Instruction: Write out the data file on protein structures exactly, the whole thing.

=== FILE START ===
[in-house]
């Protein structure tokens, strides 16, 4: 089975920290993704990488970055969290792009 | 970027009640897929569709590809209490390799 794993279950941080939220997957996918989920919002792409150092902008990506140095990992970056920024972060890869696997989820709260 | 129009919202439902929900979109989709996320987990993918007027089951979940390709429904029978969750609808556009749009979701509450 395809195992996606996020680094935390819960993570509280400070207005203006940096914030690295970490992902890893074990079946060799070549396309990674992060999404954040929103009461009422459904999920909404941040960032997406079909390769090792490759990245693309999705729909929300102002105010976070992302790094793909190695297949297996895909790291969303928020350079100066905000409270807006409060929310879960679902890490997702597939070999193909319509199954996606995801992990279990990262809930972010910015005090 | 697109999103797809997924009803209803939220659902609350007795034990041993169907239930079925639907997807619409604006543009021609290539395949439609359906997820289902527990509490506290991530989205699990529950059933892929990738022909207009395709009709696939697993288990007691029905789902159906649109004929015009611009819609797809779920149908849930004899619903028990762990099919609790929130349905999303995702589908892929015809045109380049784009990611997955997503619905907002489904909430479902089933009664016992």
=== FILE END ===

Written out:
[in-house]
């Protein structure tokens, strides 16, 4: 089975920290993704990488970055969290792009 | 970027009640897929569709590809209490390799 794993279950941080939220997957996918989920919002792409150092902008990506140095990992970056920024972060890869696997989820709260 | 129009919202439902929900979109989709996320987990993918007027089951979940390709429904029978969750609808556009749009979701509450 395809195992996606996020680094935390819960993570509280400070207005203006940096914030690295970490992902890893074990079946060799070549396309990674992060999404954040929103009461009422459904999920909404941040960032997406079909390769090792490759990245693309999705729909929300102002105010976070992302790094793909190695297949297996895909790291969303928020350079100066905000409270807006409060929310879960679902890490997702597939070999193909319509199954996606995801992990279990990262809930972010910015005090 | 697109999103797809997924009803209803939220659902609350007795034990041993169907239930079925639907997807619409604006543009021609290539395949439609359906997820289902527990509490506290991530989205699990529950059933892929990738022909207009395709009709696939697993288990007691029905789902159906649109004929015009611009819609797809779920149908849930004899619903028990762990099919609790929130349905999303995702589908892929015809045109380049784009990611997955997503619905907002489904909430479902089933009664016992």